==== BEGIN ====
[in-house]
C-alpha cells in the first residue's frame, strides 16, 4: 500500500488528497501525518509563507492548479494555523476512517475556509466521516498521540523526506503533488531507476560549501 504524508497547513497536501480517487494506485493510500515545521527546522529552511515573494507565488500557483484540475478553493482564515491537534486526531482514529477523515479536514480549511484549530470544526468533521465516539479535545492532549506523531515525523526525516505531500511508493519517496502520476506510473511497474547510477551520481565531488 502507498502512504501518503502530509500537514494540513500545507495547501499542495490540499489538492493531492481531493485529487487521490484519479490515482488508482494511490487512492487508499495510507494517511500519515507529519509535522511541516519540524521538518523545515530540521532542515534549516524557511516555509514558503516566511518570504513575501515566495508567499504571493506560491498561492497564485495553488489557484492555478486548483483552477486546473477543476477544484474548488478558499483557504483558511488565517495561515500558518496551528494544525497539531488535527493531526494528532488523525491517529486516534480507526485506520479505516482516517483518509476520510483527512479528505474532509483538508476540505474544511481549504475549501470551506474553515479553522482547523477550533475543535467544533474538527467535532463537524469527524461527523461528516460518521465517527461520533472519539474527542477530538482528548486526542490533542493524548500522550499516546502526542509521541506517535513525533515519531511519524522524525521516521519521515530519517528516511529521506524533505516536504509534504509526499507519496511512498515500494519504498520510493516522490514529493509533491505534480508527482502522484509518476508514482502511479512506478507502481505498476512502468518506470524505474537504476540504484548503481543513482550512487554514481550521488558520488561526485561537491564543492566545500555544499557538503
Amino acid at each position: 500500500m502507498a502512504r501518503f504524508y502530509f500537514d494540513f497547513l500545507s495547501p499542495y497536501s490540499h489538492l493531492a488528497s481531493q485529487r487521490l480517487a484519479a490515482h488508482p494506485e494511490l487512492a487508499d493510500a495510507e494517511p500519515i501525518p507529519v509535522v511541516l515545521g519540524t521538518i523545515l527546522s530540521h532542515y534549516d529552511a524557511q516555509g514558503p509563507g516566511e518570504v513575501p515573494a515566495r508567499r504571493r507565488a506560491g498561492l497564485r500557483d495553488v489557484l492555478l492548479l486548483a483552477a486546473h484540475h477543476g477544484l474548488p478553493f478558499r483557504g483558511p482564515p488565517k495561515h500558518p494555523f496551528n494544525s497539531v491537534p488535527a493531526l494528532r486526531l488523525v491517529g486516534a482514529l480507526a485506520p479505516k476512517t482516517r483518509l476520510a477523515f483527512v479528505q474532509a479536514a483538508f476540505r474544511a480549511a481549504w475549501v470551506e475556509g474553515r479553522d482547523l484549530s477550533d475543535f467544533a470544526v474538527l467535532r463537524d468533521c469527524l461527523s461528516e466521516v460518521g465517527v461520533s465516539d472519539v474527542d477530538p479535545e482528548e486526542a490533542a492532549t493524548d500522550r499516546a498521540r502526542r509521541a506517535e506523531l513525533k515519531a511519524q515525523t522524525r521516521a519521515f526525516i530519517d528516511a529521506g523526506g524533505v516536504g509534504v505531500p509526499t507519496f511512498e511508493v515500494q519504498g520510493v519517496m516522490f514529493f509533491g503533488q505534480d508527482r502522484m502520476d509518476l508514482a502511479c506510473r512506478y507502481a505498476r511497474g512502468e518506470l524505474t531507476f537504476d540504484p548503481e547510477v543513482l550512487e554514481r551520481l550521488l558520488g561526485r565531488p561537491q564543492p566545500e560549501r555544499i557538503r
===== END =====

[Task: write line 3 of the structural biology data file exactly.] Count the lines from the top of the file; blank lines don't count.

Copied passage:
Amino acid at each position: 500500500m502507498a502512504r501518503f504524508y502530509f500537514d494540513f497547513l500545507s495547501p499542495y497536501s490540499h489538492l493531492a488528497s481531493q485529487r487521490l480517487a484519479a490515482h488508482p494506485e494511490l487512492a487508499d493510500a495510507e494517511p500519515i501525518p507529519v509535522v511541516l515545521g519540524t521538518i523545515l527546522s530540521h532542515y534549516d529552511a524557511q516555509g514558503p509563507g516566511e518570504v513575501p515573494a515566495r508567499r504571493r507565488a506560491g498561492l497564485r500557483d495553488v489557484l492555478l492548479l486548483a483552477a486546473h484540475h477543476g477544484l474548488p478553493f478558499r483557504g483558511p482564515p488565517k495561515h500558518p494555523f496551528n494544525s497539531v491537534p488535527a493531526l494528532r486526531l488523525v491517529g486516534a482514529l480507526a485506520p479505516k476512517t482516517r483518509l476520510a477523515f483527512v479528505q474532509a479536514a483538508f476540505r474544511a480549511a481549504w475549501v470551506e475556509g474553515r479553522d482547523l484549530s477550533d475543535f467544533a470544526v474538527l467535532r463537524d468533521c469527524l461527523s461528516e466521516v460518521g465517527v461520533s465516539d472519539v474527542d477530538p479535545e482528548e486526542a490533542a492532549t493524548d500522550r499516546a498521540r502526542r509521541a506517535e506523531l513525533k515519531a511519524q515525523t522524525r521516521a519521515f526525516i530519517d528516511a529521506g523526506g524533505v516536504g509534504v505531500p509526499t507519496f511512498e511508493v515500494q519504498g520510493v519517496m516522490f514529493f509533491g503533488q505534480d508527482r502522484m502520476d509518476l508514482a502511479c506510473r512506478y507502481a505498476r511497474g512502468e518506470l524505474t531507476f537504476d540504484p548503481e547510477v543513482l550512487e554514481r551520481l550521488l558520488g561526485r565531488p561537491q564543492p566545500e560549501r555544499i557538503r